S-E1 A Systems Approach to Understanding the Energetics of Global Agriculture

The objective of this symposium is to conceptualize the global agricultural system as a planetary energy transfer system and to account for energy pathways through the system with a focus on redirecting available energy output to food resources for human consumption. Over a half century of data regarding global agricultural output suggests that total output greatly exceeds human demand for food energy, but energy losses within the system dominate to create global food insecurity. Addressing food loss terms within the global agricultural system may be a more manageable strategy to increase the availability of agricultural production for human consumption, particularly when faced with presumed losses of agricultural production related to land conversion, climate change, and biological limits of intensified food production.​

Moderators and Speakers:

  • Stephen K. Boss, Director, Environmental Dynamics Program, University of Arkansas
  • Quinn Montana, Doctoral Candidate, Environmental Dynamics, University of Arkansas

Stephen K. Boss is Professor of Environmental Dynamics and Sustainability in the Department of Geosciences at the University of Arkansas. He served as director of the interdisciplinary doctoral program in Environmental Dynamics from 2002-2015 and was the primary architect of sustainability curricula at the University of Arkansas. He served dual duty at Director of Sustainability Academic Programs and the Environmental Dynamics Program from 2010-2015. His current research interests are investigating allocation of non-renewable natural resource s, systems dynamics of global agriculture, and development of metrics of natural resource consumption to document progress toward or retreat from sustainability at global scales. (479-575-7134, sboss@uark.edu)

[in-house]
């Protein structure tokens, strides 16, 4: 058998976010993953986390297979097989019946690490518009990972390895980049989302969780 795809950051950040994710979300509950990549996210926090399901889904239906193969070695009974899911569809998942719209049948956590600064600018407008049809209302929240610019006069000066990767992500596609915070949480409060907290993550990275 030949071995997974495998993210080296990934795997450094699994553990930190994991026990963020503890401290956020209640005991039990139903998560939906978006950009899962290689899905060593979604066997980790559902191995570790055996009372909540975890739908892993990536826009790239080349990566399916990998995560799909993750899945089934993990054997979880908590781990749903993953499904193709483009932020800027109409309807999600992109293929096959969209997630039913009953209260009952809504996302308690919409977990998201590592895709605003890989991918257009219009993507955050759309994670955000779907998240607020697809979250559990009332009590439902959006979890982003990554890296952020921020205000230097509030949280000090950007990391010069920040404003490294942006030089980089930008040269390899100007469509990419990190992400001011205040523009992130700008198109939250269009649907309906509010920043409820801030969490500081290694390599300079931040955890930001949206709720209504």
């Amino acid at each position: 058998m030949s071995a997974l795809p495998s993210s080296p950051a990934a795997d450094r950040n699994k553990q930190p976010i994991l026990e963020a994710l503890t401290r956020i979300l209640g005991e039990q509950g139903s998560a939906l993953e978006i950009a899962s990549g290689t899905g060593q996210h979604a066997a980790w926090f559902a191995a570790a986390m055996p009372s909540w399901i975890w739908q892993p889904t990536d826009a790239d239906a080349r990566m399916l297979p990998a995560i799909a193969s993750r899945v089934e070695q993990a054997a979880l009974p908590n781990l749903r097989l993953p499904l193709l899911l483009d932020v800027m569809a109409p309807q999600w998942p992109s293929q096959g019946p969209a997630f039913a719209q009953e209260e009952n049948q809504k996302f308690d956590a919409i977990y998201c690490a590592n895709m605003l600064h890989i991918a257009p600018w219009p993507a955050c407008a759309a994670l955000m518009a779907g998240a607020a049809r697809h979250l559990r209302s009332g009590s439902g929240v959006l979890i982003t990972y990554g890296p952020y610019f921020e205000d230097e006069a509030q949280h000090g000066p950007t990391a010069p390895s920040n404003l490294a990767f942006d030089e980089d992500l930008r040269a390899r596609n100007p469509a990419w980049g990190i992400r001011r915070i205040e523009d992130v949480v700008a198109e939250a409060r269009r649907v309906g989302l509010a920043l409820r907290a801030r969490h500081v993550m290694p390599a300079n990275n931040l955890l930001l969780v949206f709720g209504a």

Quinn Montana is a PhD student in the Environmental Dynamics program at the University of Arkansas. Her research has centered on food policy and climate concerns. A longtime board member of the local chapter of Slow Food USA, she was one of 250 chosen to represent the U.S. at the International Slow Food Conference in Turin, Italy in 2012. Formerly Co-Chair of Fayetteville’s Green Economy Group, and one of the founding members of the community Climate Change Book Forum, she is currently spearheading an initiative to ban plastic bags in the city of Fayetteville, AR. She is also the author of the book Workship Your Food, an exposition on the ills of our food system.

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